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D.C. once had plenty of accessible inpatient detox programs, but one by one, they have gradually been shut down. Now there is just one left. Since October 2017, the Psychiatric Institute of Washington (PIW), located in Tenleytown, has had the only such program in the District and been the sole inpatient detox option for residents on DC Medicaid or without insurance. It is starting to run out of space.
When a person has a severe enough opioid addiction to require inpatient detox and is willing to go through that process, it is a medical emergency. Withdrawal sets in quickly, and remains extraordinarily painful for five to ten days; it can even be life-threatening. Medication can make withdrawal less dangerous and ease these symptoms, and in many cases, the meds require a doctor to manage them. Inpatient detox programs prevent patients from relapsing during the most agonizing moments, and provide an environment where there are doctors who can administer the medication and who can monitor for complications.
The District government used to have its own inpatient detox program at DC General Hospital, but the hospital closed in 2001. At the beginning of 2017, which was the deadliest year yet of the current opioid crisis in D.C., there were only two programs in the city: one at Providence Hospital and one at the Psychiatric Institute of Washington. Then, that October, Providence shut its program down.
In the year prior to October 2017, PIW received 900 patients for inpatient detox (including detox for alcohol and non-opiate drugs), according to a PIW representative. In the year following Providence closing, they received 1,500, almost a thousand of whom live in Wards 7 and 8.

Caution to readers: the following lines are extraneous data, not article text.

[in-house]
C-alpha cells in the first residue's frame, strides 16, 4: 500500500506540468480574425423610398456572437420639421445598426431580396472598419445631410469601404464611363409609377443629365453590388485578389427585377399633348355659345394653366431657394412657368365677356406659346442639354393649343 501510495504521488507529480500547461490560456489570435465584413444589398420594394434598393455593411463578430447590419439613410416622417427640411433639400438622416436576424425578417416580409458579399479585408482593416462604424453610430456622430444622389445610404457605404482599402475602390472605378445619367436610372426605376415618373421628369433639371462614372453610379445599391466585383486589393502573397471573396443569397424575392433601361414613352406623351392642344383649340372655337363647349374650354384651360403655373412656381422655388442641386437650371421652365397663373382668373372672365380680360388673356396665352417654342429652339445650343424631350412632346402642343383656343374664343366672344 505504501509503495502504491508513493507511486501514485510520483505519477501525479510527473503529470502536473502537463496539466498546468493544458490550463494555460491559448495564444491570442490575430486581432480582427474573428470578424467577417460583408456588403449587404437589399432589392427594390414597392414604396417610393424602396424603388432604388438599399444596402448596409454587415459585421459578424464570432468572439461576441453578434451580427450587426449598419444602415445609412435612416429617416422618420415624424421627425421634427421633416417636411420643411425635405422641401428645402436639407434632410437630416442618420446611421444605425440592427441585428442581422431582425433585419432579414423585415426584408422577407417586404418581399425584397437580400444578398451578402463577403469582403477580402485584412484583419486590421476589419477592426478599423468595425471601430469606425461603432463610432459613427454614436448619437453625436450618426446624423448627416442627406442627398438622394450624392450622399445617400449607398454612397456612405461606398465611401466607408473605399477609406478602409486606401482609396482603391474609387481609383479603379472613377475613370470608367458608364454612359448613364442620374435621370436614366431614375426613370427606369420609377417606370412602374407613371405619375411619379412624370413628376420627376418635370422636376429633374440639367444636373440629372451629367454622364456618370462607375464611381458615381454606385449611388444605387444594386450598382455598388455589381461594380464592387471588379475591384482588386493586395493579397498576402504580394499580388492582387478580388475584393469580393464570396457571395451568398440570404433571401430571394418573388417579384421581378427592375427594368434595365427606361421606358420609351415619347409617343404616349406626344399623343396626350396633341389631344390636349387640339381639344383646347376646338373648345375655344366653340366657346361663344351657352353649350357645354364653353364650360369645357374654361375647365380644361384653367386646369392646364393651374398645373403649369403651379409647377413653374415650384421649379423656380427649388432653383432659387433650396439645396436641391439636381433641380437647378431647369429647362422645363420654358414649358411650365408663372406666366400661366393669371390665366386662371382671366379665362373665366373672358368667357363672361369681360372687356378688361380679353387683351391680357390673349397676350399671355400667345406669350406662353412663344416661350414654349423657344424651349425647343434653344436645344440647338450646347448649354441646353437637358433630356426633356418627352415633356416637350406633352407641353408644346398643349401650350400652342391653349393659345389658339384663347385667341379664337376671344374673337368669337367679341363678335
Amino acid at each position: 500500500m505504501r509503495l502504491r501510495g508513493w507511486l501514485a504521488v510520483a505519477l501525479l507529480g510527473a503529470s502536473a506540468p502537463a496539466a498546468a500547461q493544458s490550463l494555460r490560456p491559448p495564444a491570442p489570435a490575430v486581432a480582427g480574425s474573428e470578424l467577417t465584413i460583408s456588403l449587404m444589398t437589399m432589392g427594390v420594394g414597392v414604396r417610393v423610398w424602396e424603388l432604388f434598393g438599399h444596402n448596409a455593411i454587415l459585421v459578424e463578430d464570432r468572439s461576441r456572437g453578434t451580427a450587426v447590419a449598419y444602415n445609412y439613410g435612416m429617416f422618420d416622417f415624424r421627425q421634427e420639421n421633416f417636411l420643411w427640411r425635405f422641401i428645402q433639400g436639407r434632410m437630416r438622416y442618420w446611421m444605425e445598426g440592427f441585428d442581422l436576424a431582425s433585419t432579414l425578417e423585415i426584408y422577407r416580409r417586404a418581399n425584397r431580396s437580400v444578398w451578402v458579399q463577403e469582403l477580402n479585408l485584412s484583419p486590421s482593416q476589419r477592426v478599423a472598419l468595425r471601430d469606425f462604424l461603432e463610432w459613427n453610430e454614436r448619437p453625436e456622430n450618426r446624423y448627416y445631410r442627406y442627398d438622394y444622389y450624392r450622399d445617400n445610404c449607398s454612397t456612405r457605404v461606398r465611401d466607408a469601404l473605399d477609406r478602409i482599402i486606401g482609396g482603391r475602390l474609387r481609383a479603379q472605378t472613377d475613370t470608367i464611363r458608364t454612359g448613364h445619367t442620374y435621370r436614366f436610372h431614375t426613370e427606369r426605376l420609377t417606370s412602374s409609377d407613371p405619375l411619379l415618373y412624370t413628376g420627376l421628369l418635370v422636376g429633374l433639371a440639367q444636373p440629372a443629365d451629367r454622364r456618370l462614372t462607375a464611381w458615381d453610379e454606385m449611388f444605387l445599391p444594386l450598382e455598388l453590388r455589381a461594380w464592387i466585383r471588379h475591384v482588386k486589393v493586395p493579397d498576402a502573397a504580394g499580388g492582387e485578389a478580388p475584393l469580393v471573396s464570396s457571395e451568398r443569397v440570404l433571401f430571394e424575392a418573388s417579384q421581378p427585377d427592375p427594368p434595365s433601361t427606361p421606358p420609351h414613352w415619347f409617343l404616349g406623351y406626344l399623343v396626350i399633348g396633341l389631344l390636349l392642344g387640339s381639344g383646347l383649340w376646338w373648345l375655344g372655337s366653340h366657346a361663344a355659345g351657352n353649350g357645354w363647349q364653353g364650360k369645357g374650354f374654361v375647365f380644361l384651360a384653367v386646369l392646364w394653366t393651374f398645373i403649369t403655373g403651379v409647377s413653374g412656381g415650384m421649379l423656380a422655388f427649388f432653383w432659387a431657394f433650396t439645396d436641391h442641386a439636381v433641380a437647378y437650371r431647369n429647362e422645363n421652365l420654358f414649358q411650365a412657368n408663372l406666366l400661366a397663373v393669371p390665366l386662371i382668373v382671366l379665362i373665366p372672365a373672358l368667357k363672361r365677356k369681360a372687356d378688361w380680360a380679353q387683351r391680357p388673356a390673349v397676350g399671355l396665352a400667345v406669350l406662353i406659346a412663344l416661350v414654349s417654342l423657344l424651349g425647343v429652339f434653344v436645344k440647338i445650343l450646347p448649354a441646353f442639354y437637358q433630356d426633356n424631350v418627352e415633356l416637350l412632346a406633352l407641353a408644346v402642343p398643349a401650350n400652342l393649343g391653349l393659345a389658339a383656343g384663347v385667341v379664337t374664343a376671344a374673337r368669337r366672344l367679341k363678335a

Maria Paige is an addiction specialist at the community health nonprofit Mary’s Center headquartered in Adams Morgan, and she says that the availability of detox beds has only recently become a problem in the District, ever since Providence’s program closed.
She reports that in 2018, the Center referred or tried to refer about 90 to 100 patients to detox at PIW, and there was no available spot for roughly one in 15 of them: “And we’re having all of these overdoses… We need to expand,” she says. After all, “this is Washington, D.C. How can we have only one provider?”
For those patients who could not enter PIW, she says that “the only option was to call the ambulance or to transport them to the hospital.”
Dr. Dan Smith, who leads the addiction treatment programs at Mary’s Center, says that waiting a day to put someone into detox can mean wasting a rare opportunity to get someone into care. “You need to be able provide patients with any substance use disorder with treatment at the moment they’re asking for it, because those windows are very, very short—particularly with opiates,” he says. “The amount of time between being the completely clear, level-headed, normal you and being in acute, really painful opiate withdrawal is just a matter of hours.” The agony of withdrawal often drives people to give up and go back to using.
PIW says it’s unclear whether the increased number of detox patients they have received is due to Providence closing; the combination of the opioid crisis and population growth may mean there are more D.C. residents dealing with addiction.
What is clear, though, is that the uptick is stretching the Psychiatric Institute’s capacity for care. PIW says that they work hard to make sure they fill every spot they are legally allowed to fill, but more and more often they simply have no beds left. The problem has been getting worse in the past four months, during which, PIW estimates, their detox program has been completely full about two days a month. They have to send people to the emergency room instead.
While emergency rooms are medically equipped to treat withdrawal symptoms and make them less dangerous, they do not have the same resources as proper detox programs. PIW says emergency rooms lack the addiction counselors, support groups, and peer recovery coaches that help patients through the withdrawal process and connect them to further treatment.
An inpatient detox lasts several days to get people through acute withdrawal, which peaks two to three days in. But Paige says that when she has to transport patients to the ER instead, they usually get discharged after just a few hours. Paige has been working in addiction treatment in D.C. for decades, but this can exhaust her ability to provide care. “There are days when I’m like, ‘What am I going to do next for this client?’”
Photo courtesy Matthew Perkins on Flickr